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November 7, 2011

Basic background on Jackson and Miller, the new SCOTUS juve LWOP cases

EvanmillerThis AP story, which reports on the Supreme Court's important decision today to grant review in two cases involving Eighth Amendment challenges to life without parole sentences (basics here), provides this background on the defendants and crimes now to be assessed by the Justices:

The justices will examine a pair of cases from the South involving young killers who are serving life sentences for crimes they committed when they were 14.

Both cases were brought by the Equal Justice Initiative in Montgomery, Ala. The institute said that life without parole for children so young “is cruel and unusual” and violates the Constitution.  The group says roughly six dozen people in 18 states are under life sentences and ineligible for parole for crimes they committed at 13 or 14.

Kuntrell Jackson was sentenced to life in prison in Arkansas after the shooting death of a store clerk during an attempted robbery in 1999.  Another boy shot the clerk, but because Jackson was present he was convicted of capital murder and aggravated robbery.

Evan Miller was convicted of capital murder during the course of arson.  A neighbor, while doing drugs and drinking with Miller and a 16-year-old boy, attacked Miller. Intoxicated, Miller and his friend beat the man and set fire to his home, killing the 52-year-old man. Miller’s friend testified against him, and got life in prison with the possibility of parole.

The picture posted here comes from this EJI slide show of a number of youngsters who were sentenced to LWOP for crimes committed at age 14 or younger.  The picture is of Evan Miller, though his age in this picture in not clear and the slide show caption indicates Miller has just turned 18.  A later slide in the slide show reports that "over 60% of all 13 and 14-year-old children sentenced to death in prison in the U.S. are people of color."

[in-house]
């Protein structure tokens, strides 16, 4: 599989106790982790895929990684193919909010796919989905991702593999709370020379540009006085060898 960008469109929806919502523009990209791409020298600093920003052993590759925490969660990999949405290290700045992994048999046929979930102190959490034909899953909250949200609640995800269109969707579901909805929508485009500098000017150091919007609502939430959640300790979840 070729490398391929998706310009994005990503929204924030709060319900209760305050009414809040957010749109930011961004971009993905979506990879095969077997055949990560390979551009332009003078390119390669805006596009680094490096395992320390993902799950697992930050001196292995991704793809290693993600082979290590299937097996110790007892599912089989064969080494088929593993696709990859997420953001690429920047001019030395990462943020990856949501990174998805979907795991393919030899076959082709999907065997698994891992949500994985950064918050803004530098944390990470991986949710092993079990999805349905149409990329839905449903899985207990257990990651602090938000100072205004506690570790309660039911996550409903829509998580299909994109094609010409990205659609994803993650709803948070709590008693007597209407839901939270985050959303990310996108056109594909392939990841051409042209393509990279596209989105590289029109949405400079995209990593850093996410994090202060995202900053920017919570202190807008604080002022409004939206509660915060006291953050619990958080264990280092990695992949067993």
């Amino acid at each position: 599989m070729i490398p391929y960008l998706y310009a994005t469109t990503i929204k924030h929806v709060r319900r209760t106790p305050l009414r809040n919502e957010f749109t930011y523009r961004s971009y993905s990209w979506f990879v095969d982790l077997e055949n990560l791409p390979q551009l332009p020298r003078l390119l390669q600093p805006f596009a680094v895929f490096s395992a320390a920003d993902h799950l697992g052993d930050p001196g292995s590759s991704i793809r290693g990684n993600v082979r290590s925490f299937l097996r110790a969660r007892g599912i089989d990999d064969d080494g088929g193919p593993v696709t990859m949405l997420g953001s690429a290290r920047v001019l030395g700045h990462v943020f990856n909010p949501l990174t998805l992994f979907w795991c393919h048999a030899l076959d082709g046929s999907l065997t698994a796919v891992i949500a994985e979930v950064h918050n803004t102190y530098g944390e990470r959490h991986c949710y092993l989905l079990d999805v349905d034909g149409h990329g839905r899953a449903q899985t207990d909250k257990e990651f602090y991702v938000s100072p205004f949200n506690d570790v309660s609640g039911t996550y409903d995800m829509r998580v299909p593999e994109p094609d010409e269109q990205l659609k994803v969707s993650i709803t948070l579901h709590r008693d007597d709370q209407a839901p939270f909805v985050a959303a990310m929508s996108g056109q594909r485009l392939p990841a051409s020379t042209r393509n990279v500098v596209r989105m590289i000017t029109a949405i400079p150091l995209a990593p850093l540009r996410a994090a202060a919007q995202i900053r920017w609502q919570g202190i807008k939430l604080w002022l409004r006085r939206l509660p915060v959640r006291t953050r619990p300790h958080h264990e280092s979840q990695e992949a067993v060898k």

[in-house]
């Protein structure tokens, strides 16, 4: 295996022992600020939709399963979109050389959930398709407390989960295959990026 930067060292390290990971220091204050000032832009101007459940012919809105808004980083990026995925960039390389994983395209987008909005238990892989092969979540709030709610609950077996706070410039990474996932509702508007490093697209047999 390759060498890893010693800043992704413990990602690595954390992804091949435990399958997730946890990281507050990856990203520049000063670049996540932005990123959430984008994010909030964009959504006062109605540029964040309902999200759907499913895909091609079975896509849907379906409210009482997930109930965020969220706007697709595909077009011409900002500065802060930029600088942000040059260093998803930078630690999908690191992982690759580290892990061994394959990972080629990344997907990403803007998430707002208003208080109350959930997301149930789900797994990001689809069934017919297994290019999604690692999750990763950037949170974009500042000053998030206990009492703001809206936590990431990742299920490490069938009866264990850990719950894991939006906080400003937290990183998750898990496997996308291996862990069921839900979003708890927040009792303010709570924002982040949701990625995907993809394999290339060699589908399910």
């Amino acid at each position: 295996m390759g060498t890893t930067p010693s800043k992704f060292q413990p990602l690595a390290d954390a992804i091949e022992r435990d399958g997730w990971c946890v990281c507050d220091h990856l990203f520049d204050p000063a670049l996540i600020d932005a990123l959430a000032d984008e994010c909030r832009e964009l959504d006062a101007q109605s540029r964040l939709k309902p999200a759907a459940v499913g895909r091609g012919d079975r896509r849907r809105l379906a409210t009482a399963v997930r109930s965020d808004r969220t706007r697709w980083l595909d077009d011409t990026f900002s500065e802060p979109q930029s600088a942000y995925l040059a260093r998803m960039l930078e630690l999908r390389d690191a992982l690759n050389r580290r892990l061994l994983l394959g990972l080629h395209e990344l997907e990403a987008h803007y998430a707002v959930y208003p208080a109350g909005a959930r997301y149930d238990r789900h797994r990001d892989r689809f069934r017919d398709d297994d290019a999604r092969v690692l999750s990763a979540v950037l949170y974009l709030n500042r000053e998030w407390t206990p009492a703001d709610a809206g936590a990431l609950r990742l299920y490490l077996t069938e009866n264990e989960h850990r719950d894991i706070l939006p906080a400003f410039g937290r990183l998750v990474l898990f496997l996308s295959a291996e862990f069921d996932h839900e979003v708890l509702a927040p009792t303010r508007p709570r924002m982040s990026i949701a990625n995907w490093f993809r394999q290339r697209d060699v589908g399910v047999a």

I will be doing lots of posting with background on these two cases in the run-up to oral argument (which I expect will be in March).  In the meantime, here are links to the state court rulings to be reviewed by the Justices: Miller v. Alabama and Jackson v. Hobbs.  Both rulings provide a bit more background on the defendants' crimes and both rejected the Eighth Amendment arguments that these defendants have now before the Supreme Court.

November 7, 2011 at 01:13 PM | Permalink

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Comments

I thought that one of the signature issues with American criminal jurisprudence was getting rid of the principal/accomplice distinction. Now, we're going to constitutionalize it for the sake of murderers?

Posted by: federalist | Nov 7, 2011 1:48:38 PM

I'll defer to people like Kent and Bill--isn't there an Apprendi issue lurking here? If Enmund is going to be brought in, then won't the jury get the issue?

Posted by: federalist | Nov 7, 2011 8:05:35 PM

Nice that the 8th Amendment issue was addressed in the state courts. Whatever your take on the merits, I think it is preferable for the Court and the litigants (a) to have a reasoned opinion to review, and (b) to be able to focus on the substance without having to deal with collateral procedural default/independent-and-adequate-state-grounds issues.

Posted by: Anon | Nov 10, 2011 1:53:18 PM

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